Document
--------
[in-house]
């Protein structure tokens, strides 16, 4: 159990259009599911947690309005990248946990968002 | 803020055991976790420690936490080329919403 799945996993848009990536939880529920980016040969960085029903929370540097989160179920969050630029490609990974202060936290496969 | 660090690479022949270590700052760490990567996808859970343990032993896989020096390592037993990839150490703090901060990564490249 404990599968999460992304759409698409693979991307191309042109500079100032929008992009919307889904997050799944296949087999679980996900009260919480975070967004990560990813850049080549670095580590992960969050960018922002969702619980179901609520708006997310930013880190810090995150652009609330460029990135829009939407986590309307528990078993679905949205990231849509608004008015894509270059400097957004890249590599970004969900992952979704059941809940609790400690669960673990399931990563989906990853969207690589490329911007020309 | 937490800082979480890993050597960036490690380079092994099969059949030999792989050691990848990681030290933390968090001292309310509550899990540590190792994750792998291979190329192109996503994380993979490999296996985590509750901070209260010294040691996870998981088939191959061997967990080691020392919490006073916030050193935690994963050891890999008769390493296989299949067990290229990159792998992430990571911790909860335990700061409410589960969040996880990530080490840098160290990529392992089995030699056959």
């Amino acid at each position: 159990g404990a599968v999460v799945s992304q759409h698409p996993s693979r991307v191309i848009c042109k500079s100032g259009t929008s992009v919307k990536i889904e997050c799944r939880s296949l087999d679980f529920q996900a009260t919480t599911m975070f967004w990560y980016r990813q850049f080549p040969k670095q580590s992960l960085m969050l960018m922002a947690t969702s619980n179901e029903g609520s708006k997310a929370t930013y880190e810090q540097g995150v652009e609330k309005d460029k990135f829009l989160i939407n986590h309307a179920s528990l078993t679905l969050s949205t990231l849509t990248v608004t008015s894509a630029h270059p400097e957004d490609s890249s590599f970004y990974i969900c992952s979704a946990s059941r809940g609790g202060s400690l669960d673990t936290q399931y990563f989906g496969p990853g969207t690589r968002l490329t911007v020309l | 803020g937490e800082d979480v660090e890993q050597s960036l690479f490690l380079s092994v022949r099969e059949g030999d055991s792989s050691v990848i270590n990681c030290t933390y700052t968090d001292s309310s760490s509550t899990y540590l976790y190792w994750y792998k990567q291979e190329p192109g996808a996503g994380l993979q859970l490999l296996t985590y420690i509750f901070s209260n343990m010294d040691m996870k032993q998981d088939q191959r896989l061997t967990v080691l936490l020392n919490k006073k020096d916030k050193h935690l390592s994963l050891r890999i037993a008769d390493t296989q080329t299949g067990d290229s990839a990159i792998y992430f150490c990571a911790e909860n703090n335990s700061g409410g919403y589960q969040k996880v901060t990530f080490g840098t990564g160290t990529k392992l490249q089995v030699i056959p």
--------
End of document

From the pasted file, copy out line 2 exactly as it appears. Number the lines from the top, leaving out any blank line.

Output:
């Protein structure tokens, strides 16, 4: 159990259009599911947690309005990248946990968002 | 803020055991976790420690936490080329919403 799945996993848009990536939880529920980016040969960085029903929370540097989160179920969050630029490609990974202060936290496969 | 660090690479022949270590700052760490990567996808859970343990032993896989020096390592037993990839150490703090901060990564490249 404990599968999460992304759409698409693979991307191309042109500079100032929008992009919307889904997050799944296949087999679980996900009260919480975070967004990560990813850049080549670095580590992960969050960018922002969702619980179901609520708006997310930013880190810090995150652009609330460029990135829009939407986590309307528990078993679905949205990231849509608004008015894509270059400097957004890249590599970004969900992952979704059941809940609790400690669960673990399931990563989906990853969207690589490329911007020309 | 937490800082979480890993050597960036490690380079092994099969059949030999792989050691990848990681030290933390968090001292309310509550899990540590190792994750792998291979190329192109996503994380993979490999296996985590509750901070209260010294040691996870998981088939191959061997967990080691020392919490006073916030050193935690994963050891890999008769390493296989299949067990290229990159792998992430990571911790909860335990700061409410589960969040996880990530080490840098160290990529392992089995030699056959």